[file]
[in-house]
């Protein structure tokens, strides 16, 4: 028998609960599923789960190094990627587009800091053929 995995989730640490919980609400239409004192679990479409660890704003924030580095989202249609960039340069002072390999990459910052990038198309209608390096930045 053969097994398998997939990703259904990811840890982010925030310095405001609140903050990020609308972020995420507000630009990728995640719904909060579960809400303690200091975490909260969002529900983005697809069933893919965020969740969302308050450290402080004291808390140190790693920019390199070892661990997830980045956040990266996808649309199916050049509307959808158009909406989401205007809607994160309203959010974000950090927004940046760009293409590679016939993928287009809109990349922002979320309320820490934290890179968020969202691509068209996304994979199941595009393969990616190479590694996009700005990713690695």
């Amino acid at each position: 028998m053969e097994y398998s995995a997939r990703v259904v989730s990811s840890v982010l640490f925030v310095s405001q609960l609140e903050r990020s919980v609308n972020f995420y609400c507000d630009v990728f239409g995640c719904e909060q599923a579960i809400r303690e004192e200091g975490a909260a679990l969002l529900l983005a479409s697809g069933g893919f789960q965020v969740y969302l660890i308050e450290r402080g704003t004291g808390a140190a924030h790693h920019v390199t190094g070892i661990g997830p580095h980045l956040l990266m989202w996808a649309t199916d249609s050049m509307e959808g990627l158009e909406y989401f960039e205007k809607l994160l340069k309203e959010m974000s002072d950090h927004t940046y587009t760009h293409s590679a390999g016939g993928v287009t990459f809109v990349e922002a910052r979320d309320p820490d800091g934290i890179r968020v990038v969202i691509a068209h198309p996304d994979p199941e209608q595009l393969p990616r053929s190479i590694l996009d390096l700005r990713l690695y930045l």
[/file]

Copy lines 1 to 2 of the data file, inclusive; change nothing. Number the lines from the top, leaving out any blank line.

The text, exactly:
[in-house]
């Protein structure tokens, strides 16, 4: 028998609960599923789960190094990627587009800091053929 995995989730640490919980609400239409004192679990479409660890704003924030580095989202249609960039340069002072390999990459910052990038198309209608390096930045 053969097994398998997939990703259904990811840890982010925030310095405001609140903050990020609308972020995420507000630009990728995640719904909060579960809400303690200091975490909260969002529900983005697809069933893919965020969740969302308050450290402080004291808390140190790693920019390199070892661990997830980045956040990266996808649309199916050049509307959808158009909406989401205007809607994160309203959010974000950090927004940046760009293409590679016939993928287009809109990349922002979320309320820490934290890179968020969202691509068209996304994979199941595009393969990616190479590694996009700005990713690695």